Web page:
David Haye has openly praised Tyson Fury after his draw with Deontay Wilder, expressing that he still deserves to be recognised as the lineal champion.
Following from Fury’s controversial draw against Wilder, the former World Heavyweight Champion, David Haye, in an interview with iFL TV, has defended the Brit, who - despite no longer holding any of the world title belts - still refers to himself as the lineal champion.
“He has never lost. He was the guy who beat the guy. He hasn’t lost since. He holds that belt," Haye said.
"I remember when Muhammad Ali was stripped of his titles he was undefeated. People still saw him as the champion although Joe Frazier held the heavyweight title at the time.
"It was until they got in and fought that people then gave Frazier his credit when he did finally beat Ali.
“People need to give Tyson Fury credit because he has never lost and I don’t think anyone could convincingly make an argument that he lost that fight against Deontay – although he got knocked down heavily – he still came out the fight as the people’s champion.”
This interview follows from Eddie Hearn defending comments made by himself and Anthony Joshua’s after playing down the lineal champion status.
“It means nothing," Hearn reiterated to iFL TV.
“What AJ is saying is 'What the f*** is a lineal champion? All I know is I want to be the undisputed champion and win every belt.'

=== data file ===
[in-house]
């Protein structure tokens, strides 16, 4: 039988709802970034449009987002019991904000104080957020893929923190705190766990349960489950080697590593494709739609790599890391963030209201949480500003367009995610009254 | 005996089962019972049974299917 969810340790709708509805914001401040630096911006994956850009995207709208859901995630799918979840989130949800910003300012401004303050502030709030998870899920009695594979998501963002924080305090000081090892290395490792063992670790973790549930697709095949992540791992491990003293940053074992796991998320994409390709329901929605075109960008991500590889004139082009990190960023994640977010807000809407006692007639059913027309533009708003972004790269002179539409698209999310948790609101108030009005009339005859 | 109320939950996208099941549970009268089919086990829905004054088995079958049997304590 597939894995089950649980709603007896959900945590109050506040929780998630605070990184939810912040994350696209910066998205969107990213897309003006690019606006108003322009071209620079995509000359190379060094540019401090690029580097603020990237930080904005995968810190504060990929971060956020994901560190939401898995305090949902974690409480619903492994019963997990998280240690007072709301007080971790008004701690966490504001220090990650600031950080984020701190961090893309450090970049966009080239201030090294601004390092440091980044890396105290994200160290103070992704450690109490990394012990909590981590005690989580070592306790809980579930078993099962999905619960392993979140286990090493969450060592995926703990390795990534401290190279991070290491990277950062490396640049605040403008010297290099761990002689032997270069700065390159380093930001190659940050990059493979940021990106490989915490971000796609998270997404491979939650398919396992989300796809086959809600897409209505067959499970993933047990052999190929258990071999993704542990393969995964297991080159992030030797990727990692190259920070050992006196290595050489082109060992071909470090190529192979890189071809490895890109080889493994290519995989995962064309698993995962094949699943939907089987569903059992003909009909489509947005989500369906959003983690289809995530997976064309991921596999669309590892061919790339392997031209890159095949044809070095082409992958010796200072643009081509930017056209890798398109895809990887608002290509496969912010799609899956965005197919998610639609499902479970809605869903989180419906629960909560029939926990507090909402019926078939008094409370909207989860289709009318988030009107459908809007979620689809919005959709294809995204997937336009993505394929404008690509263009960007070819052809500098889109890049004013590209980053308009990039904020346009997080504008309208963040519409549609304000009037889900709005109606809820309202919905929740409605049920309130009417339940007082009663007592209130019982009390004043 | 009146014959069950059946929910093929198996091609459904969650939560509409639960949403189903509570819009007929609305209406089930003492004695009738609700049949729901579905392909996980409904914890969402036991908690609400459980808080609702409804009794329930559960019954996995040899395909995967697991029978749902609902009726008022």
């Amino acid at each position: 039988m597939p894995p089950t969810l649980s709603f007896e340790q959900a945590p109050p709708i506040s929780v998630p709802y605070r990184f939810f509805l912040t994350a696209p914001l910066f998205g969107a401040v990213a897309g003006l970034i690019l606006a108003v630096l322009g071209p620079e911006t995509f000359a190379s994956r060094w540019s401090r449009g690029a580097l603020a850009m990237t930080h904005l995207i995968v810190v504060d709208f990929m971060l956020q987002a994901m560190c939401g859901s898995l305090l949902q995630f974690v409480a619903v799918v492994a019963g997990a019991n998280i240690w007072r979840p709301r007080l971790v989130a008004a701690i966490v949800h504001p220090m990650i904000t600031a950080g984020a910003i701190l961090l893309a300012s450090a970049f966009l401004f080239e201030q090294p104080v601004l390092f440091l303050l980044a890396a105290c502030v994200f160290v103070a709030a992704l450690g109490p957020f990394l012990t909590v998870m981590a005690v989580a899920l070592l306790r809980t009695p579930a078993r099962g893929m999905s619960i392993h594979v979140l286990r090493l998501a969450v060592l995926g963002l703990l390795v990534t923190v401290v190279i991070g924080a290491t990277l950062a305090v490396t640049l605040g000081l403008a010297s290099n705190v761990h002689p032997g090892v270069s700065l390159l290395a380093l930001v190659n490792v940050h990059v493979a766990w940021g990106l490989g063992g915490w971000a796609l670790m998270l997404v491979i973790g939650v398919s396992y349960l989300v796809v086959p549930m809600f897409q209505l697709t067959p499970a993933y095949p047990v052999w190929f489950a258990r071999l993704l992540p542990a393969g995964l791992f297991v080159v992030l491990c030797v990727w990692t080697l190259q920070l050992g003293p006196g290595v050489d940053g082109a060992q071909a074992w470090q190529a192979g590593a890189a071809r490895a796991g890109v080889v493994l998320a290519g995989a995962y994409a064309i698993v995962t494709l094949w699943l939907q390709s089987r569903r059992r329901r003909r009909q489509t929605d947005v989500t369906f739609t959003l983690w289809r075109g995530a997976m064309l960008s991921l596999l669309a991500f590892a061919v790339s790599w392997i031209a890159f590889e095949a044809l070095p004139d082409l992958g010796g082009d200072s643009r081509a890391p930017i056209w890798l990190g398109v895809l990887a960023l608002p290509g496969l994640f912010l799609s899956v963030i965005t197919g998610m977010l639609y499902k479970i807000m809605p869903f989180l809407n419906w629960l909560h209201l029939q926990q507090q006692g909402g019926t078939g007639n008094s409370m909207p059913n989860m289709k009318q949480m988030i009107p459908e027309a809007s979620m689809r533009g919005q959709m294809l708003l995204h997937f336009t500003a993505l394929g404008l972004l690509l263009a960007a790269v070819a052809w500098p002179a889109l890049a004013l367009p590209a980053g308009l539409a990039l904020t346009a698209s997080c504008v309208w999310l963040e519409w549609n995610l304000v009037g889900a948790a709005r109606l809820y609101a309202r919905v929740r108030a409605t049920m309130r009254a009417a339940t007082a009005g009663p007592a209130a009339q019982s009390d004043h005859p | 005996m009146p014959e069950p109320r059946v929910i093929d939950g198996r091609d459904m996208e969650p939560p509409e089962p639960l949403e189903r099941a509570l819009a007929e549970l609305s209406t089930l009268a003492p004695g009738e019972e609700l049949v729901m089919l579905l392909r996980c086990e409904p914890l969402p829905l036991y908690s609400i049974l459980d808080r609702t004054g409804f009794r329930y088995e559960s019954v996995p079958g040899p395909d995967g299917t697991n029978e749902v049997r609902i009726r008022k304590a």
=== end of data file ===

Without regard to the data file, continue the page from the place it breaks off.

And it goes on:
“That’s the sort of thing you call yourself when you haven’t got everything else. So, if he was the WBC champion, he wouldn’t be calling himself the lineal champion.”
Whether he deserves the title or not, many people hoped he would receive a nomination for BBC's Sports Personality of the Year after his commendable return to boxing from a two-and-a-half-year absence while suffering with mental health issues, drug addiction and alcoholism.
But Haye insists being snubbed for the award shouldn't bother the Gypsy King.
Haye added: “The good thing about boxing is it’s not down to anyone else’s opinion apart from the three judges. If he wins a personality competition then good luck to him but if he doesn’t then who cares.
“It won’t affect his life, his career and I think he should be focusing on staying healthy, training hard, listening to what his coach says - because I think his coach is very good - stay on the right track, don’t enjoy his draw that long, get back in the gym, get working and look forward to a rematch that the fans will want to see.”